Ryan and Rep. Kevin Brady, the Texas Republican who chairs the House Ways and Means Committee, have championed the border-adjustment plan as a way to raise revenue that would help finance tax-rate cuts. Independent estimates have said it would raise more than $1 trillion in tax revenue over 10 years. They also say it would help American-made products compete more effectively in overseas markets, while stimulating more domestic manufacturing.
Those who oppose the border-adjusted tax say it would lead to higher prices on a range of consumer goods — though supporters say a strengthening dollar would ultimately even such effects out. Opponents have gained valuable allies in Trump's administration. Treasury Secretary Steven Mnuchin is said to oppose the border-adjustment concept, as is Gary Cohn, Trump's top economic adviser.
Meanwhile, Stephen Bannon, the president's chief strategist who favors an "economic nationalist" approach, is said to favor the proposal.
The retailers were aided early when, less than a month into Trump's presidency, they scheduled the chief executive officers of several retail companies to meet with Cohn, the head of the National Economic Council. Cohn elevated the event to a meeting with the president on Feb. 15, at which the border-adjustment plan was discussed, according to people familiar with the meeting.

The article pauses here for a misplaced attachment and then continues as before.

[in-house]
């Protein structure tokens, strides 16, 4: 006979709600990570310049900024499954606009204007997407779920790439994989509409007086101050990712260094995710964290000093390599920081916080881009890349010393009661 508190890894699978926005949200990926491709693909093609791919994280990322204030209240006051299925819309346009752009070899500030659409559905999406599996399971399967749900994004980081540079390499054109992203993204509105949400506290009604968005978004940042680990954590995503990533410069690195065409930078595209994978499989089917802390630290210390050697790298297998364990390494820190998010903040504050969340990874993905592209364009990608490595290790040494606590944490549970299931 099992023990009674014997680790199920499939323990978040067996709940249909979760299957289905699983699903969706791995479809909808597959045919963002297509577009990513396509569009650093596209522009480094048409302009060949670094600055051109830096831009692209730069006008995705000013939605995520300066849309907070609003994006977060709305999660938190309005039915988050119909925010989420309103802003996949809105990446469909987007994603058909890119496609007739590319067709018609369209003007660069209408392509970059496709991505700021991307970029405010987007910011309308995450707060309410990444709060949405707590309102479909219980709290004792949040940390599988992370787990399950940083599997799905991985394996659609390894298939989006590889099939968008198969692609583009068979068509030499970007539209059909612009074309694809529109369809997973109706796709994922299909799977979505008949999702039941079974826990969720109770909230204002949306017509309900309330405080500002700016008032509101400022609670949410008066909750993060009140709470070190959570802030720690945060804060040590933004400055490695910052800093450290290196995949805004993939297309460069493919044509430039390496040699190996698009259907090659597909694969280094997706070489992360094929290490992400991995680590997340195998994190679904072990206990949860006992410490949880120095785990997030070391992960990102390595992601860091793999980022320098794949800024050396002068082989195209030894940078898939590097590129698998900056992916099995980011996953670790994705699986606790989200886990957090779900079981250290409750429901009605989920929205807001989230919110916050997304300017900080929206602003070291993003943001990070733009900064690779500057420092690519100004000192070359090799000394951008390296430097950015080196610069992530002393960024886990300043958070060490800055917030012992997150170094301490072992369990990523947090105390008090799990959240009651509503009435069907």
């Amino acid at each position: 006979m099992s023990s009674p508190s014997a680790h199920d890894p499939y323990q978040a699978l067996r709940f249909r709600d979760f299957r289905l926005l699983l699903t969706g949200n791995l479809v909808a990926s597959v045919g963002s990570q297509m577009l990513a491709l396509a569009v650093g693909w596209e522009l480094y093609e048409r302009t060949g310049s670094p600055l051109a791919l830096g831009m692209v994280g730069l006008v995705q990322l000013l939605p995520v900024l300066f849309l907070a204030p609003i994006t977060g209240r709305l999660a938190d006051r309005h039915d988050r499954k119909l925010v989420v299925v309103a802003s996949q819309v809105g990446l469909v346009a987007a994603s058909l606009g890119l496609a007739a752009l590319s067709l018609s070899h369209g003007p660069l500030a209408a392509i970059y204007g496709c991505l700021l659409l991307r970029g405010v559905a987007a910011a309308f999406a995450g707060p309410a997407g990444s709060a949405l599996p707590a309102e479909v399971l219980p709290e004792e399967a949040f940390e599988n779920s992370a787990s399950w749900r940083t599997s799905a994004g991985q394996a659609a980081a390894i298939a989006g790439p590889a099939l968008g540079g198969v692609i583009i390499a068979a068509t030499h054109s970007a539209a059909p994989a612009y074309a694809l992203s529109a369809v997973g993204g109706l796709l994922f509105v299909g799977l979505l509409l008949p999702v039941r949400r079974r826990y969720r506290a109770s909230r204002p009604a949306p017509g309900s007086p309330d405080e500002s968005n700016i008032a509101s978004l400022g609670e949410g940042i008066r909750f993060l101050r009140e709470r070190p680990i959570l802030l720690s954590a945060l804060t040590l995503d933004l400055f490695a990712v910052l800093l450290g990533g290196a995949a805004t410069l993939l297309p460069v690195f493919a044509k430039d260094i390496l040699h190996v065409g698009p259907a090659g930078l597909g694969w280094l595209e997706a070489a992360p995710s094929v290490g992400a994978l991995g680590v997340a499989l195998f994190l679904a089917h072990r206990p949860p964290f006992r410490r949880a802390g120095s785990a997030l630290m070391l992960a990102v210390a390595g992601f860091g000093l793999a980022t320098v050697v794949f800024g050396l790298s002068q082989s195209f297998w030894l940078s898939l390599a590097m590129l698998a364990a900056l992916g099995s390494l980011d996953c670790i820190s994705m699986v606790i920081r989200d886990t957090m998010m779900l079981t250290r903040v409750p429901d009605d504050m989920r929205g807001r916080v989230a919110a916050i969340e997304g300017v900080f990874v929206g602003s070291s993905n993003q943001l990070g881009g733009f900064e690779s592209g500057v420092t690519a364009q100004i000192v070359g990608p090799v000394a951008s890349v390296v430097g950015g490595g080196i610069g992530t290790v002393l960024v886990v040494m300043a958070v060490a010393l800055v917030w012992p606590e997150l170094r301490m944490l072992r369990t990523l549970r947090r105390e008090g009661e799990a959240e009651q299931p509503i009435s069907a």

Trump himself hasn't weighed in yet — and that lack of clarity has left Ryan's plan without much political cover, leaving it open to attack, said Gray of the AAF.
The main opposition group, Americans for Affordable Products, debuted on Feb. 1, and now has more than 400 member companies. A flood of CEOs including J.C. Penney haven't been shy about lambasting the border-adjustment proposal. Wall Street analysts have chimed in; the concept "would be a really big hit to some companies," said Scot Ciccarelli of RBC Capital Markets. Retail stocks have declined this year while the overall market hit new heights.
"No other issue galvanized the industry like this one," said Brian Dodge, senior executive vice president of public affairs for the Retail Industry Leaders Association, one of the groups leading the opposition. "Until the sponsors declare it dead, we will continue to fight against it."